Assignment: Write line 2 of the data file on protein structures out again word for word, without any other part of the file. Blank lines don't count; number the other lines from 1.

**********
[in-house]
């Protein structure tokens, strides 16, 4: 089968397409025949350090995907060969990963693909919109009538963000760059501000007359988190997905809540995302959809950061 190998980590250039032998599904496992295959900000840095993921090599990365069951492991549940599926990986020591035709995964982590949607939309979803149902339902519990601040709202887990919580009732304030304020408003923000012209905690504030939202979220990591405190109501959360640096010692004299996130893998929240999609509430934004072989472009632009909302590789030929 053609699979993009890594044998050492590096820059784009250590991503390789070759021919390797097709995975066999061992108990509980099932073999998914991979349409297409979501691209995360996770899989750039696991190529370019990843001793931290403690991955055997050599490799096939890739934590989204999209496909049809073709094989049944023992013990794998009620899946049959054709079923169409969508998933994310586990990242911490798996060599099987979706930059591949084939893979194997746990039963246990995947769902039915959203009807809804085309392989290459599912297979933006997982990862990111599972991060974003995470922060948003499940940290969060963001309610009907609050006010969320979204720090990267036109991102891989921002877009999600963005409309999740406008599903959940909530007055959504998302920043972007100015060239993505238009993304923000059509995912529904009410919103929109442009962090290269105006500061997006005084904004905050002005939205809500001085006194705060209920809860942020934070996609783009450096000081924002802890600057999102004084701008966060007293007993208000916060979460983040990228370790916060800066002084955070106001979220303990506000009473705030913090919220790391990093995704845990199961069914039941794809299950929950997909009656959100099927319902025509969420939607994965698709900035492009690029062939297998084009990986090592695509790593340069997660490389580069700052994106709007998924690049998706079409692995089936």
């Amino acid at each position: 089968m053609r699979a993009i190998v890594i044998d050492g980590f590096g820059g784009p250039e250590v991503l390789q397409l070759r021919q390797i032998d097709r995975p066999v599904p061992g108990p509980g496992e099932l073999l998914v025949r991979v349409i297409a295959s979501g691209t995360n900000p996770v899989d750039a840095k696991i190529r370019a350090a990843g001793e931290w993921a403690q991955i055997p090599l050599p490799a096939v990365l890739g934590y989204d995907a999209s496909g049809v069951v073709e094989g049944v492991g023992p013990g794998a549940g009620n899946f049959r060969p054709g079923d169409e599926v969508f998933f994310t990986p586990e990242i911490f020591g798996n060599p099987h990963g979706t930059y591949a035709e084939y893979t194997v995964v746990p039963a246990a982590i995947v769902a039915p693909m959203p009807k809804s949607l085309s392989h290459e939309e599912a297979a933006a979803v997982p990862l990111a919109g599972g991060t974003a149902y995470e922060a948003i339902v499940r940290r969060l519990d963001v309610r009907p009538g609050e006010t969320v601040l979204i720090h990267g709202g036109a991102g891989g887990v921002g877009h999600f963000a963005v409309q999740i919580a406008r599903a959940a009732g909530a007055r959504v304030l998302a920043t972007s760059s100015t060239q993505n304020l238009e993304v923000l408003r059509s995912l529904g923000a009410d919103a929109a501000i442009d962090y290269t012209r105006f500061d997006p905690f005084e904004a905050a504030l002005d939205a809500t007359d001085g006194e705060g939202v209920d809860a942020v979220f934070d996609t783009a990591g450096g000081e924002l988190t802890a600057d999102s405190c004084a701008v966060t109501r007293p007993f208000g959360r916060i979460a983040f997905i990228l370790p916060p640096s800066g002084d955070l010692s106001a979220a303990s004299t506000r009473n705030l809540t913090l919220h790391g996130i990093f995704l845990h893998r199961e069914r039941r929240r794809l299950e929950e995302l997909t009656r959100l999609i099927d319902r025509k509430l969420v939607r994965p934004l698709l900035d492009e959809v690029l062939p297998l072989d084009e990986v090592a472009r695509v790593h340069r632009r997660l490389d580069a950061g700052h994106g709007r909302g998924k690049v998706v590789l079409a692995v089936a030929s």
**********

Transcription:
């Protein structure tokens, strides 16, 4: 089968397409025949350090995907060969990963693909919109009538963000760059501000007359988190997905809540995302959809950061 190998980590250039032998599904496992295959900000840095993921090599990365069951492991549940599926990986020591035709995964982590949607939309979803149902339902519990601040709202887990919580009732304030304020408003923000012209905690504030939202979220990591405190109501959360640096010692004299996130893998929240999609509430934004072989472009632009909302590789030929 053609699979993009890594044998050492590096820059784009250590991503390789070759021919390797097709995975066999061992108990509980099932073999998914991979349409297409979501691209995360996770899989750039696991190529370019990843001793931290403690991955055997050599490799096939890739934590989204999209496909049809073709094989049944023992013990794998009620899946049959054709079923169409969508998933994310586990990242911490798996060599099987979706930059591949084939893979194997746990039963246990995947769902039915959203009807809804085309392989290459599912297979933006997982990862990111599972991060974003995470922060948003499940940290969060963001309610009907609050006010969320979204720090990267036109991102891989921002877009999600963005409309999740406008599903959940909530007055959504998302920043972007100015060239993505238009993304923000059509995912529904009410919103929109442009962090290269105006500061997006005084904004905050002005939205809500001085006194705060209920809860942020934070996609783009450096000081924002802890600057999102004084701008966060007293007993208000916060979460983040990228370790916060800066002084955070106001979220303990506000009473705030913090919220790391990093995704845990199961069914039941794809299950929950997909009656959100099927319902025509969420939607994965698709900035492009690029062939297998084009990986090592695509790593340069997660490389580069700052994106709007998924690049998706079409692995089936």